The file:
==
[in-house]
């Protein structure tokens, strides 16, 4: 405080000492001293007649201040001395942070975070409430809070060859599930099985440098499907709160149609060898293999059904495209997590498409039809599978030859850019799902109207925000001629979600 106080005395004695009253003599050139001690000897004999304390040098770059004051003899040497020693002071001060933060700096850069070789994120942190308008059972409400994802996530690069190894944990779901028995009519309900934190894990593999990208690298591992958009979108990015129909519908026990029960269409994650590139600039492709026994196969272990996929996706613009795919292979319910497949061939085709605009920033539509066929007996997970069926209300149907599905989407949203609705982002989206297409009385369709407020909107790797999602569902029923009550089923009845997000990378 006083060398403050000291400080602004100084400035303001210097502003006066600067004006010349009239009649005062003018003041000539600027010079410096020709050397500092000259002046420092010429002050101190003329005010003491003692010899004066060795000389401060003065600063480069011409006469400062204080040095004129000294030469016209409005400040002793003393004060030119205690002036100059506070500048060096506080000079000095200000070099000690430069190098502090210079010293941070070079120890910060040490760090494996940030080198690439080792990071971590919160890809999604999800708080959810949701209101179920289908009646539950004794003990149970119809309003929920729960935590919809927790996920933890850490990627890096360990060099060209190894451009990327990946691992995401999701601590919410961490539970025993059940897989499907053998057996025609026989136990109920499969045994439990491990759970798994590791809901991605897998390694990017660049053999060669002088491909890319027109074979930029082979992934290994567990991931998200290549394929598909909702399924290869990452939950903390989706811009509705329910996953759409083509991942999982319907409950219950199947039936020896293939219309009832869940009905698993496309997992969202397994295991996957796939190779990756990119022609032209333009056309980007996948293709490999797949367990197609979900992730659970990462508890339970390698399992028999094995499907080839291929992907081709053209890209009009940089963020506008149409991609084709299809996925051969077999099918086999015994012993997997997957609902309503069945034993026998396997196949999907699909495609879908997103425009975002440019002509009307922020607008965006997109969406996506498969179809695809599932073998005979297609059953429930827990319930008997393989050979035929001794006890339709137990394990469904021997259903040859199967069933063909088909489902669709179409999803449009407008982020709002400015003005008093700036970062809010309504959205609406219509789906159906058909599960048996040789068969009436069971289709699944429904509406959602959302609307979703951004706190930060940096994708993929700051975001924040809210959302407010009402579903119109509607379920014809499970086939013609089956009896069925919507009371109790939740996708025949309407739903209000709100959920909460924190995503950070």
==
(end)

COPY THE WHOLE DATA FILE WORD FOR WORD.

[in-house]
């Protein structure tokens, strides 16, 4: 405080000492001293007649201040001395942070975070409430809070060859599930099985440098499907709160149609060898293999059904495209997590498409039809599978030859850019799902109207925000001629979600 106080005395004695009253003599050139001690000897004999304390040098770059004051003899040497020693002071001060933060700096850069070789994120942190308008059972409400994802996530690069190894944990779901028995009519309900934190894990593999990208690298591992958009979108990015129909519908026990029960269409994650590139600039492709026994196969272990996929996706613009795919292979319910497949061939085709605009920033539509066929007996997970069926209300149907599905989407949203609705982002989206297409009385369709407020909107790797999602569902029923009550089923009845997000990378 006083060398403050000291400080602004100084400035303001210097502003006066600067004006010349009239009649005062003018003041000539600027010079410096020709050397500092000259002046420092010429002050101190003329005010003491003692010899004066060795000389401060003065600063480069011409006469400062204080040095004129000294030469016209409005400040002793003393004060030119205690002036100059506070500048060096506080000079000095200000070099000690430069190098502090210079010293941070070079120890910060040490760090494996940030080198690439080792990071971590919160890809999604999800708080959810949701209101179920289908009646539950004794003990149970119809309003929920729960935590919809927790996920933890850490990627890096360990060099060209190894451009990327990946691992995401999701601590919410961490539970025993059940897989499907053998057996025609026989136990109920499969045994439990491990759970798994590791809901991605897998390694990017660049053999060669002088491909890319027109074979930029082979992934290994567990991931998200290549394929598909909702399924290869990452939950903390989706811009509705329910996953759409083509991942999982319907409950219950199947039936020896293939219309009832869940009905698993496309997992969202397994295991996957796939190779990756990119022609032209333009056309980007996948293709490999797949367990197609979900992730659970990462508890339970390698399992028999094995499907080839291929992907081709053209890209009009940089963020506008149409991609084709299809996925051969077999099918086999015994012993997997997957609902309503069945034993026998396997196949999907699909495609879908997103425009975002440019002509009307922020607008965006997109969406996506498969179809695809599932073998005979297609059953429930827990319930008997393989050979035929001794006890339709137990394990469904021997259903040859199967069933063909088909489902669709179409999803449009407008982020709002400015003005008093700036970062809010309504959205609406219509789906159906058909599960048996040789068969009436069971289709699944429904509406959602959302609307979703951004706190930060940096994708993929700051975001924040809210959302407010009402579903119109509607379920014809499970086939013609089956009896069925919507009371109790939740996708025949309407739903209000709100959920909460924190995503950070």